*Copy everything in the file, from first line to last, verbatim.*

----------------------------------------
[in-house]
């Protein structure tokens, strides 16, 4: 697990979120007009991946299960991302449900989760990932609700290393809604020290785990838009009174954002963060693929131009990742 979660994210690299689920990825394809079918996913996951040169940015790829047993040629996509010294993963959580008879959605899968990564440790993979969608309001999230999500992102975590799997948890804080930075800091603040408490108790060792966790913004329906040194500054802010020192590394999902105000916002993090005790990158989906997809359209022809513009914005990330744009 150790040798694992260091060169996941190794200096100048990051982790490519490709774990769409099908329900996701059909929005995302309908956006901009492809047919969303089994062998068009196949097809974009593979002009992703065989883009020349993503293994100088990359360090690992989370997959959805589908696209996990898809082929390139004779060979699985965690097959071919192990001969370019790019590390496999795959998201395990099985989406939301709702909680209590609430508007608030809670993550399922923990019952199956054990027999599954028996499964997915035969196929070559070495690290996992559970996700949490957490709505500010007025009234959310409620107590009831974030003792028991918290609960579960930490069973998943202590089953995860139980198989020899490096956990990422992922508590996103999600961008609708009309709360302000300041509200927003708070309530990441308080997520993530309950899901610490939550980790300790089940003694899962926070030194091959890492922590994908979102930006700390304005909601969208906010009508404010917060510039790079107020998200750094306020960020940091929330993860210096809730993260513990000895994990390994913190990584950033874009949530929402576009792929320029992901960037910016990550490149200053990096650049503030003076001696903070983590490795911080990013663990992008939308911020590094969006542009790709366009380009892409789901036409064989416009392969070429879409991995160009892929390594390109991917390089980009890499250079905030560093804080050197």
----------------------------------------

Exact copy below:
[in-house]
């Protein structure tokens, strides 16, 4: 697990979120007009991946299960991302449900989760990932609700290393809604020290785990838009009174954002963060693929131009990742 979660994210690299689920990825394809079918996913996951040169940015790829047993040629996509010294993963959580008879959605899968990564440790993979969608309001999230999500992102975590799997948890804080930075800091603040408490108790060792966790913004329906040194500054802010020192590394999902105000916002993090005790990158989906997809359209022809513009914005990330744009 150790040798694992260091060169996941190794200096100048990051982790490519490709774990769409099908329900996701059909929005995302309908956006901009492809047919969303089994062998068009196949097809974009593979002009992703065989883009020349993503293994100088990359360090690992989370997959959805589908696209996990898809082929390139004779060979699985965690097959071919192990001969370019790019590390496999795959998201395990099985989406939301709702909680209590609430508007608030809670993550399922923990019952199956054990027999599954028996499964997915035969196929070559070495690290996992559970996700949490957490709505500010007025009234959310409620107590009831974030003792028991918290609960579960930490069973998943202590089953995860139980198989020899490096956990990422992922508590996103999600961008609708009309709360302000300041509200927003708070309530990441308080997520993530309950899901610490939550980790300790089940003694899962926070030194091959890492922590994908979102930006700390304005909601969208906010009508404010917060510039790079107020998200750094306020960020940091929330993860210096809730993260513990000895994990390994913190990584950033874009949530929402576009792929320029992901960037910016990550490149200053990096650049503030003076001696903070983590490795911080990013663990992008939308911020590094969006542009790709366009380009892409789901036409064989416009392969070429879409991995160009892929390594390109991917390089980009890499250079905030560093804080050197």